This formicarium features a plastic/grout hybrid frame and an innovative hydration chamber system; the patterns used resembles the more classic rounded chamber styles, it has deep long, medium and short chambers to accommodate most species and a very texturized surface that ants love
You have the option to add-on a pre-cut high light transmission red film.
Hydration Chamber Instructions
The front glass has been carefully paired with the unit to ensure a perfect seal using magnetic force. Glass is waterproof, and the plastic frame around it is close to being waterproof, this means containing humidity is very easy. Grout, on the other hand, is only water-resistant meaning water does not easily go through it but it does get absorbed in it. The water chamber uses porous grout to transfer humidity to the inside walls of the nest, similar to cotton inside a founding test tube.
OK, so how do we do it? There are two combined methods to control humidity inside the formicarium.
First, rarely should you need to keep the water chamber filled all the way up as this would only be ideal for high humidity species. Watering the chamber quarter to halfway once a week seems to keep the inside humidity around 40% to 50%, but this also depends on temperature and external humidity.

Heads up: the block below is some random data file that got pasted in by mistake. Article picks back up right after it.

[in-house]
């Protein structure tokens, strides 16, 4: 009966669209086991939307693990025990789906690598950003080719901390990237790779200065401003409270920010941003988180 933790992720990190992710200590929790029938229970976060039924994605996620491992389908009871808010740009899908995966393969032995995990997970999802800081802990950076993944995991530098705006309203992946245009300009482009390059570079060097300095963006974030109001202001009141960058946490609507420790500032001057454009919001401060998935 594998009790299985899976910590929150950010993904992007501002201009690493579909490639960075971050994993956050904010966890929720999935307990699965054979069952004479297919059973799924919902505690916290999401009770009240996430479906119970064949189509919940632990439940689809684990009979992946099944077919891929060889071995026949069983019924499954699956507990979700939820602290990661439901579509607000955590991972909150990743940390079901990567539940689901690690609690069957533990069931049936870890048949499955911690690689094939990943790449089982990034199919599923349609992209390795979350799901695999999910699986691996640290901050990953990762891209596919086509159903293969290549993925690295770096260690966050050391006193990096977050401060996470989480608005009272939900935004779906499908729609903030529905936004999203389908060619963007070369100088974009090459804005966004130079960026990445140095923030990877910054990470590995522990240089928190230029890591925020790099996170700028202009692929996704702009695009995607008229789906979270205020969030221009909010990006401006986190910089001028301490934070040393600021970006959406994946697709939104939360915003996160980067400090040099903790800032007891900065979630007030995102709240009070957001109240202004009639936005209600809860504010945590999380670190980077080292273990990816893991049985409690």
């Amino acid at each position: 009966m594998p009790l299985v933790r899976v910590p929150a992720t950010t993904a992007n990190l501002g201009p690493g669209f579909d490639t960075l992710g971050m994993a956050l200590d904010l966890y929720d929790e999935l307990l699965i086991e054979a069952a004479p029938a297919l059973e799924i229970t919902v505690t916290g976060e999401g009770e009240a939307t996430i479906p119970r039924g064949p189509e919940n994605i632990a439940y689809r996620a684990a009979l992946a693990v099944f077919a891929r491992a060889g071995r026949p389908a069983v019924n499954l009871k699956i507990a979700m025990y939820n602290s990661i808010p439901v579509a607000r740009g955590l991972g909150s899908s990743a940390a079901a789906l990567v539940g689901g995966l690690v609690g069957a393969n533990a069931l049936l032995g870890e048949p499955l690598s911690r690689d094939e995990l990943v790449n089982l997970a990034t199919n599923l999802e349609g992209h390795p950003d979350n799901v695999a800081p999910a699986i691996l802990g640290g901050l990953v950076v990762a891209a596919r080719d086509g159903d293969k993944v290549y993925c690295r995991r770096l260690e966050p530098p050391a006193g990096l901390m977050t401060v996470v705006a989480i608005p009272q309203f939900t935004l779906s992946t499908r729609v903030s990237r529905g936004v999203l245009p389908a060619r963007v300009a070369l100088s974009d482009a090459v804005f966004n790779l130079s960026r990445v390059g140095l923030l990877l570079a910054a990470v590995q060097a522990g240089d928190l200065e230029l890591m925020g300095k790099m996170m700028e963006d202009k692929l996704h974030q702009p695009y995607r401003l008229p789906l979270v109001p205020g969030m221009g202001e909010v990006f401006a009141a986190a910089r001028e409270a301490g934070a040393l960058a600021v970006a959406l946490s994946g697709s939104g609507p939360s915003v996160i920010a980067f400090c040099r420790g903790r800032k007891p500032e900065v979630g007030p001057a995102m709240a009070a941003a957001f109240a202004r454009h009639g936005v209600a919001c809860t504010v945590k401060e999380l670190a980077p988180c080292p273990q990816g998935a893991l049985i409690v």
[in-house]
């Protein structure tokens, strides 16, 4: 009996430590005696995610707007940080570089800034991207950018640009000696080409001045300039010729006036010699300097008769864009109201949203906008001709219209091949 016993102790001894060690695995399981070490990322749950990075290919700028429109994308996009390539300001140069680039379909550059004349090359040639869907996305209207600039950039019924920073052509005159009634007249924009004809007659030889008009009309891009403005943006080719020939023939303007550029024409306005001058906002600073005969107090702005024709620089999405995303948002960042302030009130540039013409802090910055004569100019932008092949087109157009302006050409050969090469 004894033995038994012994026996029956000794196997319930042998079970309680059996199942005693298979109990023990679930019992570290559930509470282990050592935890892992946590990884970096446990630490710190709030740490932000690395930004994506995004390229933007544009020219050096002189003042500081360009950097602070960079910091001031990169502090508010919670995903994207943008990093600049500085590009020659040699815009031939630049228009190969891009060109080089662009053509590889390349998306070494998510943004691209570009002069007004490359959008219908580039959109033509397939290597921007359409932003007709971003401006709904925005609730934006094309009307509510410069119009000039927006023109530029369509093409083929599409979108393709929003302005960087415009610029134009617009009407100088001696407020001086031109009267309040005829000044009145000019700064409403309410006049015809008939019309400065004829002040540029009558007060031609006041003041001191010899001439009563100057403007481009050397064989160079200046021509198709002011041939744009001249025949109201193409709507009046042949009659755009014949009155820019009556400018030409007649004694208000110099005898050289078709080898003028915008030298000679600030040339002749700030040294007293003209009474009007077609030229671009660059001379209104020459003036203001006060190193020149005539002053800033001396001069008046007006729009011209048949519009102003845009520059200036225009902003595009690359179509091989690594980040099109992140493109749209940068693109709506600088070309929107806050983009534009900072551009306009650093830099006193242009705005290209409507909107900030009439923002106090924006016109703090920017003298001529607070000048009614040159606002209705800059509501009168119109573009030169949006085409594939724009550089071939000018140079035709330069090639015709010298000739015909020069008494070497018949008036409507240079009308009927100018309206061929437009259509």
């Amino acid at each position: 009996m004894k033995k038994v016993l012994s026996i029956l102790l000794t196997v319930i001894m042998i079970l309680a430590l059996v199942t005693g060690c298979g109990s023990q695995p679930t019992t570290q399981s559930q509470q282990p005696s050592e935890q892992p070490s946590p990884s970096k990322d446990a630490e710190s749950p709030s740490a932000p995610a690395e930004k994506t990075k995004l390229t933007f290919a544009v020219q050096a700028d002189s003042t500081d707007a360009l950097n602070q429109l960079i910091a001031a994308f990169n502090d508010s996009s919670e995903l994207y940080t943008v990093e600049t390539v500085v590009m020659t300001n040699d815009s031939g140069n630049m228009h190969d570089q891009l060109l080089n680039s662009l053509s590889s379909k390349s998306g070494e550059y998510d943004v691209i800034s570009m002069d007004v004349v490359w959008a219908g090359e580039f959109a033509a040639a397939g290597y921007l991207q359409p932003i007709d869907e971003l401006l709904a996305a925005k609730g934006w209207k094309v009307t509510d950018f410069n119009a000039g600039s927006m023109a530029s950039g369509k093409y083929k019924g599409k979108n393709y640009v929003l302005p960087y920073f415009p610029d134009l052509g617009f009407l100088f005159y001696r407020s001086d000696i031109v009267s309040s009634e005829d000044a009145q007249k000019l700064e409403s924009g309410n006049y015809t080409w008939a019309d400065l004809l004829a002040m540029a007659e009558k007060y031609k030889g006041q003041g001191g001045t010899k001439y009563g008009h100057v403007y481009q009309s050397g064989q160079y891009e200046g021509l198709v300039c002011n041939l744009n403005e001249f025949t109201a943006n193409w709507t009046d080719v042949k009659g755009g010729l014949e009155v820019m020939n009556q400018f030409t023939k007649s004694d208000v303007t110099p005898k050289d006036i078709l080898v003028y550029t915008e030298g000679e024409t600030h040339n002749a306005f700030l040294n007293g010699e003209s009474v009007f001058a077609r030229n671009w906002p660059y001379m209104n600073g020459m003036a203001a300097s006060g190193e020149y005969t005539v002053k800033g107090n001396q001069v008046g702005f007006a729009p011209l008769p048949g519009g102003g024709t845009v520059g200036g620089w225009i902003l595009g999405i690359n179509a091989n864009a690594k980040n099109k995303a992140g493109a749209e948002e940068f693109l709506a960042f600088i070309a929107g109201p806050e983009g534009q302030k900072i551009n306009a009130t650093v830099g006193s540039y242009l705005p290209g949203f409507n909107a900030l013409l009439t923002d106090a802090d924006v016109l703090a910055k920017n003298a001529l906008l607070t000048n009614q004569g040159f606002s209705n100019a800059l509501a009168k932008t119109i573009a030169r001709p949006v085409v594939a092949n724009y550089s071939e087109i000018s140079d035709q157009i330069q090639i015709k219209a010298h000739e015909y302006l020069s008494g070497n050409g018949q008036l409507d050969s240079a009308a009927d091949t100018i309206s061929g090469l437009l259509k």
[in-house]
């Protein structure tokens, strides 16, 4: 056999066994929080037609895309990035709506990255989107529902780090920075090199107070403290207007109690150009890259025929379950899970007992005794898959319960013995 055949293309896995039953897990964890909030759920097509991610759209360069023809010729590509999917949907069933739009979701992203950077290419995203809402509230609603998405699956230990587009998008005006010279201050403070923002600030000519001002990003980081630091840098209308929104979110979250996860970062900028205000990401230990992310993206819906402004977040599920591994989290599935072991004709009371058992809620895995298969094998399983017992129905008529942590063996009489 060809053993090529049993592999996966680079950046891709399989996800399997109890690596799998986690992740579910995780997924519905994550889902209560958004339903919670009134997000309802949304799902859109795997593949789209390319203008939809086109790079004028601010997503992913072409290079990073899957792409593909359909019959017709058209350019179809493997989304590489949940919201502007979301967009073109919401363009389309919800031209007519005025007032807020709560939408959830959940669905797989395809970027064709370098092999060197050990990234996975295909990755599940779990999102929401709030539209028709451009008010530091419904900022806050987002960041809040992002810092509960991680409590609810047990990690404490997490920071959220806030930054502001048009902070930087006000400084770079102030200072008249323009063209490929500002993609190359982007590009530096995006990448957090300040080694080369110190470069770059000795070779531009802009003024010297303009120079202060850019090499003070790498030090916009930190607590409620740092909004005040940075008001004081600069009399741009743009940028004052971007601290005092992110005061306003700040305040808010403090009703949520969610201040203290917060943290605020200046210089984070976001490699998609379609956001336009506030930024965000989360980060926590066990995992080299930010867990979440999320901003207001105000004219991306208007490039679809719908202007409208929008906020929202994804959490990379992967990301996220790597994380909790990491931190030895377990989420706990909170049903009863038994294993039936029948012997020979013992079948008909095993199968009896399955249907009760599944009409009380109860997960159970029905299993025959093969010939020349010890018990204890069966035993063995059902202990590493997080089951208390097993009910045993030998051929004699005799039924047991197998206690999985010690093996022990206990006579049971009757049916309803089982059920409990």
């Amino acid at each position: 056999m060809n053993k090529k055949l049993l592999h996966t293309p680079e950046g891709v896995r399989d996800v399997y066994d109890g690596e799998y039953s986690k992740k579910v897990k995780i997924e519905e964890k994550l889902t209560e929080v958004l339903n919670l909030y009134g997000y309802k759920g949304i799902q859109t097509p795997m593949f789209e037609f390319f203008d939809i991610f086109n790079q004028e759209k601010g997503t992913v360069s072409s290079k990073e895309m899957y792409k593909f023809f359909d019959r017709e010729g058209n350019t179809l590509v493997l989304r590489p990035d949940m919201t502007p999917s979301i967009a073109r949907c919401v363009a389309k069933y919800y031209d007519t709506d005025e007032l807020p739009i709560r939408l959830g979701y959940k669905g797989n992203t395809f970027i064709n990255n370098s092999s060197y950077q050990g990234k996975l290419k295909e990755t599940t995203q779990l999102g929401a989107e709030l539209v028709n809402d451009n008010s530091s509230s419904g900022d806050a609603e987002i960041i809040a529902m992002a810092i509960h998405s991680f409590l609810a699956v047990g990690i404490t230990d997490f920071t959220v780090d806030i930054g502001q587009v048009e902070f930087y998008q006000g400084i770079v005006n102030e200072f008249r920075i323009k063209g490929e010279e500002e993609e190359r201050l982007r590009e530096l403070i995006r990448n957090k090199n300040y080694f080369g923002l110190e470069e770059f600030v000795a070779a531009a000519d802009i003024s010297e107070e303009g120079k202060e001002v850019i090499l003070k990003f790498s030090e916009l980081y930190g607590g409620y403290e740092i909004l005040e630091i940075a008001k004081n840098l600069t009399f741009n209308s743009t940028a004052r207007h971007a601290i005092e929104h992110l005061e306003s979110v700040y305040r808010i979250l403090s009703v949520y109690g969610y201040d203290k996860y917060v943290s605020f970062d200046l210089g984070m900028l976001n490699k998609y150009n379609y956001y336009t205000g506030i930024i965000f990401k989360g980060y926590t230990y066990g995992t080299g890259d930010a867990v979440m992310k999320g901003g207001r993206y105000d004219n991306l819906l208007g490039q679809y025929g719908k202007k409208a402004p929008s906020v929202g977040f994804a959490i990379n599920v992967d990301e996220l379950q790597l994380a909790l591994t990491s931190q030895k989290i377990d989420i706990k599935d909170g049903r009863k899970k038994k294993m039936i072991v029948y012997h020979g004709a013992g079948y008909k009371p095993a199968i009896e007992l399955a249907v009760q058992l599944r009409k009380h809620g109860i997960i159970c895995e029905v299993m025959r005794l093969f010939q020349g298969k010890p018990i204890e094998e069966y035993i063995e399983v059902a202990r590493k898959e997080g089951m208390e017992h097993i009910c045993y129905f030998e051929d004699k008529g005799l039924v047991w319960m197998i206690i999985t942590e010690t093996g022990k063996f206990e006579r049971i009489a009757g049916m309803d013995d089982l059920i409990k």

We suggest observing the glass and grout surfaces for condensation, having some condensation early in the mornings is normal (or with any drop in temperature) but if it is always there or it takes longer to disappear as the day warms up this means you need to add less water and less often. On the contrary, if you never see condensation even with quick reductions in temperature then you may need to add more water and more often, you can test this easily with a tiny piece of ice against the glass, do it on an empty chamber or right in front of the water chamber internal glass, pay attention to the times it takes to see condensation form and use that time as reference.
The second method relies on calibrating the gap between the front glass and the frame, doing this allows for more air exchange and less humidity as it escapes easily. You can add 1 little piece of paper in between the glass and frame next to each magnet, the average printer paper measures 0.2 mm so keep this in mind. For example, if the outside air is always at 60% relative humidity, and you are raising a species that needs 50% humidity then you would benefit from having two pieces of paper on all 4 corners (0.4 mm of clearance) allowing lots of air exchange, you would need to add very little water to the chamber in this case.
All of our grout formulations are MOLD resistant, BUT > any leftover food or organic materials as well as excess humidity can result in mold, the key is to provide foods that can not be dragged into the inside, always use feeding dishes and liquid feeding trays, clean up as often as possible, keep humidity to the minimum needs and ensure your colony has a small tight space to ensure they keep it clean.